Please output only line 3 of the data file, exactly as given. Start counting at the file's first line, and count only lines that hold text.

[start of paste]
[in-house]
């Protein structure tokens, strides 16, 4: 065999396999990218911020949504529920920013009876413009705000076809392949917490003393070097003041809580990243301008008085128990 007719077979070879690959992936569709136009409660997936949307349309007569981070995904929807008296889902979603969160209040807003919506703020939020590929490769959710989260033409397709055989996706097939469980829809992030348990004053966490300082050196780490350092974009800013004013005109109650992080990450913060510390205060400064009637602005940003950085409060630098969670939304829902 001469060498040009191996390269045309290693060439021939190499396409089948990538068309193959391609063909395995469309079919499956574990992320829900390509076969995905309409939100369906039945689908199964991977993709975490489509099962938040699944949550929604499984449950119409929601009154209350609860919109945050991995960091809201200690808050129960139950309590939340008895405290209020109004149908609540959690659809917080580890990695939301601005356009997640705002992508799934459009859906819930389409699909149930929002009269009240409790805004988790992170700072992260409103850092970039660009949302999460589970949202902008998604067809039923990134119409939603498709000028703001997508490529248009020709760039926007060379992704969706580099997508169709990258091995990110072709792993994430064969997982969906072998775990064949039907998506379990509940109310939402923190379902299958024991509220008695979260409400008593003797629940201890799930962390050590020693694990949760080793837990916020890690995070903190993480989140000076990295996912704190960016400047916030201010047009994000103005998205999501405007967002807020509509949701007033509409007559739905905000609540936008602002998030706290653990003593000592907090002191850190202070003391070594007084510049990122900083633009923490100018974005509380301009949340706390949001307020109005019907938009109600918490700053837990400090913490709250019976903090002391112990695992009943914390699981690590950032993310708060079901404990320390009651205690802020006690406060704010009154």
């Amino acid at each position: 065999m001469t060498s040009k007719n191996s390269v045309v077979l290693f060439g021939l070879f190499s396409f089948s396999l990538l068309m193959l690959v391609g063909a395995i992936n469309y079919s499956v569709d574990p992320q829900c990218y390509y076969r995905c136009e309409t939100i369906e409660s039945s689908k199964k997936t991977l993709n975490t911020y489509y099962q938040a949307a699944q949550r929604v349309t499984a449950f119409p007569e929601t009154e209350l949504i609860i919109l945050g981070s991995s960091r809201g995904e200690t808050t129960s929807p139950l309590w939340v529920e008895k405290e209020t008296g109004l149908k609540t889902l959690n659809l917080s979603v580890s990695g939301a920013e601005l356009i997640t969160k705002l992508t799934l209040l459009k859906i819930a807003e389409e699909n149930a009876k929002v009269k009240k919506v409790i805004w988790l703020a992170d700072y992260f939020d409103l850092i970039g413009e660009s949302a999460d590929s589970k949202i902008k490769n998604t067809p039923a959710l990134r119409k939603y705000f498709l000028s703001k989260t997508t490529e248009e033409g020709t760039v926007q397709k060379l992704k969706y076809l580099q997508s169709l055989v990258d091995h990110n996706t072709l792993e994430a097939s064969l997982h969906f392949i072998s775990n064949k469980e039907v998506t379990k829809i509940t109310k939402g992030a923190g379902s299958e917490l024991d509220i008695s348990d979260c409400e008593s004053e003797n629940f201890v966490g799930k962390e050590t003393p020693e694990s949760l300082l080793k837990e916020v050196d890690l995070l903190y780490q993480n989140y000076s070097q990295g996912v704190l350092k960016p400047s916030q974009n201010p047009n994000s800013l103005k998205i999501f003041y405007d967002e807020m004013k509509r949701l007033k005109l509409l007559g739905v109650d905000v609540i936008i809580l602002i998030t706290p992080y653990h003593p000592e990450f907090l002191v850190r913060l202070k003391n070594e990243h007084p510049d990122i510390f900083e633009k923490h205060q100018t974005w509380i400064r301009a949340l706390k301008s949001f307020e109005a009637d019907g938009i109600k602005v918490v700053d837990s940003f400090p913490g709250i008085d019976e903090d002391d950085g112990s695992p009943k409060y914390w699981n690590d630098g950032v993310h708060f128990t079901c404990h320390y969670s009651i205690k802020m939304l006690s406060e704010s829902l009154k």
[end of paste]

């Amino acid at each position: 065999m001469t060498s040009k007719n191996s390269v045309v077979l290693f060439g021939l070879f190499s396409f089948s396999l990538l068309m193959l690959v391609g063909a395995i992936n469309y079919s499956v569709d574990p992320q829900c990218y390509y076969r995905c136009e309409t939100i369906e409660s039945s689908k199964k997936t991977l993709n975490t911020y489509y099962q938040a949307a699944q949550r929604v349309t499984a449950f119409p007569e929601t009154e209350l949504i609860i919109l945050g981070s991995s960091r809201g995904e200690t808050t129960s929807p139950l309590w939340v529920e008895k405290e209020t008296g109004l149908k609540t889902l959690n659809l917080s979603v580890s990695g939301a920013e601005l356009i997640t969160k705002l992508t799934l209040l459009k859906i819930a807003e389409e699909n149930a009876k929002v009269k009240k919506v409790i805004w988790l703020a992170d700072y992260f939020d409103l850092i970039g413009e660009s949302a999460d590929s589970k949202i902008k490769n998604t067809p039923a959710l990134r119409k939603y705000f498709l000028s703001k989260t997508t490529e248009e033409g020709t760039v926007q397709k060379l992704k969706y076809l580099q997508s169709l055989v990258d091995h990110n996706t072709l792993e994430a097939s064969l997982h969906f392949i072998s775990n064949k469980e039907v998506t379990k829809i509940t109310k939402g992030a923190g379902s299958e917490l024991d509220i008695s348990d979260c409400e008593s004053e003797n629940f201890v966490g799930k962390e050590t003393p020693e694990s949760l300082l080793k837990e916020v050196d890690l995070l903190y780490q993480n989140y000076s070097q990295g996912v704190l350092k960016p400047s916030q974009n201010p047009n994000s800013l103005k998205i999501f003041y405007d967002e807020m004013k509509r949701l007033k005109l509409l007559g739905v109650d905000v609540i936008i809580l602002i998030t706290p992080y653990h003593p000592e990450f907090l002191v850190r913060l202070k003391n070594e990243h007084p510049d990122i510390f900083e633009k923490h205060q100018t974005w509380i400064r301009a949340l706390k301008s949001f307020e109005a009637d019907g938009i109600k602005v918490v700053d837990s940003f400090p913490g709250i008085d019976e903090d002391d950085g112990s695992p009943k409060y914390w699981n690590d630098g950032v993310h708060f128990t079901c404990h320390y969670s009651i205690k802020m939304l006690s406060e704010s829902l009154k």